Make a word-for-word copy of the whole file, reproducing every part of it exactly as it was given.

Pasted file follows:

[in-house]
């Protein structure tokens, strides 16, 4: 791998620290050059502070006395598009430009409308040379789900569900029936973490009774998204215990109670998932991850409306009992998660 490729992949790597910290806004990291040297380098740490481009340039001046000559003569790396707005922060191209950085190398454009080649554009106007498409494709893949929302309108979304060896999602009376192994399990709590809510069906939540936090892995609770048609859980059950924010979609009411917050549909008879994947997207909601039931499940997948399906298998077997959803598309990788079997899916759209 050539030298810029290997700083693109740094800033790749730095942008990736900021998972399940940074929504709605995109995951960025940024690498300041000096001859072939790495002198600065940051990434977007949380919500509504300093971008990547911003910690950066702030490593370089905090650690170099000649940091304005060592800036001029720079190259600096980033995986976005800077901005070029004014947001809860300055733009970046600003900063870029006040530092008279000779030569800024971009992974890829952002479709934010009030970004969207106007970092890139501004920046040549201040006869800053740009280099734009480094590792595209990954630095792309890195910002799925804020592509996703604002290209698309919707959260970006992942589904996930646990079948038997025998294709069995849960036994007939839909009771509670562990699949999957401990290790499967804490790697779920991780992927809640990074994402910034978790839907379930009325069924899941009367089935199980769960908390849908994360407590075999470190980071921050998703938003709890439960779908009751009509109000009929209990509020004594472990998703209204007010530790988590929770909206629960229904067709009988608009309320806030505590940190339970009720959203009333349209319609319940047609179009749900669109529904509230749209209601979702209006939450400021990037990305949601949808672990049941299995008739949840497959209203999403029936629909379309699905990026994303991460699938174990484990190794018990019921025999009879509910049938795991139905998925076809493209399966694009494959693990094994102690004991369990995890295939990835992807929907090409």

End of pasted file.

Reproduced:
[in-house]
């Protein structure tokens, strides 16, 4: 791998620290050059502070006395598009430009409308040379789900569900029936973490009774998204215990109670998932991850409306009992998660 490729992949790597910290806004990291040297380098740490481009340039001046000559003569790396707005922060191209950085190398454009080649554009106007498409494709893949929302309108979304060896999602009376192994399990709590809510069906939540936090892995609770048609859980059950924010979609009411917050549909008879994947997207909601039931499940997948399906298998077997959803598309990788079997899916759209 050539030298810029290997700083693109740094800033790749730095942008990736900021998972399940940074929504709605995109995951960025940024690498300041000096001859072939790495002198600065940051990434977007949380919500509504300093971008990547911003910690950066702030490593370089905090650690170099000649940091304005060592800036001029720079190259600096980033995986976005800077901005070029004014947001809860300055733009970046600003900063870029006040530092008279000779030569800024971009992974890829952002479709934010009030970004969207106007970092890139501004920046040549201040006869800053740009280099734009480094590792595209990954630095792309890195910002799925804020592509996703604002290209698309919707959260970006992942589904996930646990079948038997025998294709069995849960036994007939839909009771509670562990699949999957401990290790499967804490790697779920991780992927809640990074994402910034978790839907379930009325069924899941009367089935199980769960908390849908994360407590075999470190980071921050998703938003709890439960779908009751009509109000009929209990509020004594472990998703209204007010530790988590929770909206629960229904067709009988608009309320806030505590940190339970009720959203009333349209319609319940047609179009749900669109529904509230749209209601979702209006939450400021990037990305949601949808672990049941299995008739949840497959209203999403029936629909379309699905990026994303991460699938174990484990190794018990019921025999009879509910049938795991139905998925076809493209399966694009494959693990094994102690004991369990995890295939990835992807929907090409």